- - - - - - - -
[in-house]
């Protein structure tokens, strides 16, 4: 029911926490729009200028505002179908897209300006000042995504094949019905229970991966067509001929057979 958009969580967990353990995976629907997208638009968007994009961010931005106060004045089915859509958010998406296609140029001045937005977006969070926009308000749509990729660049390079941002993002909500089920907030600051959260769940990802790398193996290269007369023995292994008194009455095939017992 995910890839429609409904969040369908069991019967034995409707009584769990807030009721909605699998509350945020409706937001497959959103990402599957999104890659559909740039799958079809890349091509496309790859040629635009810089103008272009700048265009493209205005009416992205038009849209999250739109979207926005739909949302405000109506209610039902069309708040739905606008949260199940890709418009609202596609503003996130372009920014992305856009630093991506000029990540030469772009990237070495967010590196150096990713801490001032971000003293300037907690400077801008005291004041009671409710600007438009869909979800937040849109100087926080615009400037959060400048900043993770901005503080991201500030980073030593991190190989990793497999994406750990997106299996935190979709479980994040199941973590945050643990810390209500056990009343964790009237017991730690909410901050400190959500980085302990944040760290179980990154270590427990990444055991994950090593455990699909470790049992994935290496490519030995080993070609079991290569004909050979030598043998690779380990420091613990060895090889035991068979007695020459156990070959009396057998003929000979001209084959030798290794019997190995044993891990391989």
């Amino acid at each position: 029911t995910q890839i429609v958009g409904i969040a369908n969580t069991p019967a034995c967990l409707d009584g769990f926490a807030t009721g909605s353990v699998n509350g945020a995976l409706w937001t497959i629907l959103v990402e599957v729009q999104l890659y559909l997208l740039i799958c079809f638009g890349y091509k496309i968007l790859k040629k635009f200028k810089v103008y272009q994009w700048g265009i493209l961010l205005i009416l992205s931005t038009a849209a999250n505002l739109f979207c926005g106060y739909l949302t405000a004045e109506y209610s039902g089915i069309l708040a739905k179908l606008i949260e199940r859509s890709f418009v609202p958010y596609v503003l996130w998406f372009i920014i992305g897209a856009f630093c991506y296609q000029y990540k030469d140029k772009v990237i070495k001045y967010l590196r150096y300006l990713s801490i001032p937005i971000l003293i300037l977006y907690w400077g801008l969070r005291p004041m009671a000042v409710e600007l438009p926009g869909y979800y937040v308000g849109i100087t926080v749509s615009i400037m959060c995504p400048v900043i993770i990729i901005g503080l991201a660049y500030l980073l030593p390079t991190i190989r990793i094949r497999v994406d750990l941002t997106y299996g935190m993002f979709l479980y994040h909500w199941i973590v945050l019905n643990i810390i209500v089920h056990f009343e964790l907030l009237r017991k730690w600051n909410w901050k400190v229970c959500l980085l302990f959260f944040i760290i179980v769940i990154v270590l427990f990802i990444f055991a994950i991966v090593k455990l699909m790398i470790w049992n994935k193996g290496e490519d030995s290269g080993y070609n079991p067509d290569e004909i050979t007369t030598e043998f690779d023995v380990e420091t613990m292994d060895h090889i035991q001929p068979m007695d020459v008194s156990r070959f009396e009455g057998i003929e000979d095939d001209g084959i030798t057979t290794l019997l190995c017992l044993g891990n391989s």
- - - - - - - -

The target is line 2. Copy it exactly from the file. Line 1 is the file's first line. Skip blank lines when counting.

């Protein structure tokens, strides 16, 4: 029911926490729009200028505002179908897209300006000042995504094949019905229970991966067509001929057979 958009969580967990353990995976629907997208638009968007994009961010931005106060004045089915859509958010998406296609140029001045937005977006969070926009308000749509990729660049390079941002993002909500089920907030600051959260769940990802790398193996290269007369023995292994008194009455095939017992 995910890839429609409904969040369908069991019967034995409707009584769990807030009721909605699998509350945020409706937001497959959103990402599957999104890659559909740039799958079809890349091509496309790859040629635009810089103008272009700048265009493209205005009416992205038009849209999250739109979207926005739909949302405000109506209610039902069309708040739905606008949260199940890709418009609202596609503003996130372009920014992305856009630093991506000029990540030469772009990237070495967010590196150096990713801490001032971000003293300037907690400077801008005291004041009671409710600007438009869909979800937040849109100087926080615009400037959060400048900043993770901005503080991201500030980073030593991190190989990793497999994406750990997106299996935190979709479980994040199941973590945050643990810390209500056990009343964790009237017991730690909410901050400190959500980085302990944040760290179980990154270590427990990444055991994950090593455990699909470790049992994935290496490519030995080993070609079991290569004909050979030598043998690779380990420091613990060895090889035991068979007695020459156990070959009396057998003929000979001209084959030798290794019997190995044993891990391989």